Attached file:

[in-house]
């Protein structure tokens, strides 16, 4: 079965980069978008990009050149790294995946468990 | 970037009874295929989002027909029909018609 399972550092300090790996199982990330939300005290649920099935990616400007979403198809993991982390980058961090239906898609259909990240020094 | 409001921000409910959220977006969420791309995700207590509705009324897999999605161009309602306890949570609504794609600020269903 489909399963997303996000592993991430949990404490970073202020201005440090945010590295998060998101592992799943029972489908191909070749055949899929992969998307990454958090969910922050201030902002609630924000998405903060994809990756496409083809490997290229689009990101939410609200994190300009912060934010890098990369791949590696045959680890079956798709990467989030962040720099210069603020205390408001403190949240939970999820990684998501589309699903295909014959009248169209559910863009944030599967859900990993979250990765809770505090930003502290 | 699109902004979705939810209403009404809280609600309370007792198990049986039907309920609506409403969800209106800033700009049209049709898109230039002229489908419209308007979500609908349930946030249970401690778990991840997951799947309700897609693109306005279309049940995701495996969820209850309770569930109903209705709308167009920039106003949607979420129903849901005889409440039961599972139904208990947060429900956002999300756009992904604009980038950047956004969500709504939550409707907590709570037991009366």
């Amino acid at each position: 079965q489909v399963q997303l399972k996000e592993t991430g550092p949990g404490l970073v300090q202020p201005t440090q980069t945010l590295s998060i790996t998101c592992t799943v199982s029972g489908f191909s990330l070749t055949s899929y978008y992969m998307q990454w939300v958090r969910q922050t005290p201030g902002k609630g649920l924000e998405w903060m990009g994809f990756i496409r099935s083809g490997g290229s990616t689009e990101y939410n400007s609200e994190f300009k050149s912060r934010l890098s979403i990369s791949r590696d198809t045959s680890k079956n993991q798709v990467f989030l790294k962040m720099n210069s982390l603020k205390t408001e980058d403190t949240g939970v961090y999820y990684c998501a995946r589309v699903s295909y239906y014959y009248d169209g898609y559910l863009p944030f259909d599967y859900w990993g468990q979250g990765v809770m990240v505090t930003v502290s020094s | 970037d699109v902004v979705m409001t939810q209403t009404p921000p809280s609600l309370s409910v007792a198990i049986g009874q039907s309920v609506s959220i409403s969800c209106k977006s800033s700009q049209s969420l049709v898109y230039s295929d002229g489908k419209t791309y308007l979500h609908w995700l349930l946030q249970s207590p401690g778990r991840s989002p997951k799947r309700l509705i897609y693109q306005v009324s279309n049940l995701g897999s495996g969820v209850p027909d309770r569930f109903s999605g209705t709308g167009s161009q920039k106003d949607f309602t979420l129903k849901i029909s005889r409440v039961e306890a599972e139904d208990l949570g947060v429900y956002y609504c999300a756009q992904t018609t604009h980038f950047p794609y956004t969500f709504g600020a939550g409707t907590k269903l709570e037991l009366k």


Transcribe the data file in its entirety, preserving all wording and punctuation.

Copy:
[in-house]
């Protein structure tokens, strides 16, 4: 079965980069978008990009050149790294995946468990 | 970037009874295929989002027909029909018609 399972550092300090790996199982990330939300005290649920099935990616400007979403198809993991982390980058961090239906898609259909990240020094 | 409001921000409910959220977006969420791309995700207590509705009324897999999605161009309602306890949570609504794609600020269903 489909399963997303996000592993991430949990404490970073202020201005440090945010590295998060998101592992799943029972489908191909070749055949899929992969998307990454958090969910922050201030902002609630924000998405903060994809990756496409083809490997290229689009990101939410609200994190300009912060934010890098990369791949590696045959680890079956798709990467989030962040720099210069603020205390408001403190949240939970999820990684998501589309699903295909014959009248169209559910863009944030599967859900990993979250990765809770505090930003502290 | 699109902004979705939810209403009404809280609600309370007792198990049986039907309920609506409403969800209106800033700009049209049709898109230039002229489908419209308007979500609908349930946030249970401690778990991840997951799947309700897609693109306005279309049940995701495996969820209850309770569930109903209705709308167009920039106003949607979420129903849901005889409440039961599972139904208990947060429900956002999300756009992904604009980038950047956004969500709504939550409707907590709570037991009366």
């Amino acid at each position: 079965q489909v399963q997303l399972k996000e592993t991430g550092p949990g404490l970073v300090q202020p201005t440090q980069t945010l590295s998060i790996t998101c592992t799943v199982s029972g489908f191909s990330l070749t055949s899929y978008y992969m998307q990454w939300v958090r969910q922050t005290p201030g902002k609630g649920l924000e998405w903060m990009g994809f990756i496409r099935s083809g490997g290229s990616t689009e990101y939410n400007s609200e994190f300009k050149s912060r934010l890098s979403i990369s791949r590696d198809t045959s680890k079956n993991q798709v990467f989030l790294k962040m720099n210069s982390l603020k205390t408001e980058d403190t949240g939970v961090y999820y990684c998501a995946r589309v699903s295909y239906y014959y009248d169209g898609y559910l863009p944030f259909d599967y859900w990993g468990q979250g990765v809770m990240v505090t930003v502290s020094s | 970037d699109v902004v979705m409001t939810q209403t009404p921000p809280s609600l309370s409910v007792a198990i049986g009874q039907s309920v609506s959220i409403s969800c209106k977006s800033s700009q049209s969420l049709v898109y230039s295929d002229g489908k419209t791309y308007l979500h609908w995700l349930l946030q249970s207590p401690g778990r991840s989002p997951k799947r309700l509705i897609y693109q306005v009324s279309n049940l995701g897999s495996g969820v209850p027909d309770r569930f109903s999605g209705t709308g167009s161009q920039k106003d949607f309602t979420l129903k849901i029909s005889r409440v039961e306890a599972e139904d208990l949570g947060v429900y956002y609504c999300a756009q992904t018609t604009h980038f950047p794609y956004t969500f709504g600020a939550g409707t907590k269903l709570e037991l009366k």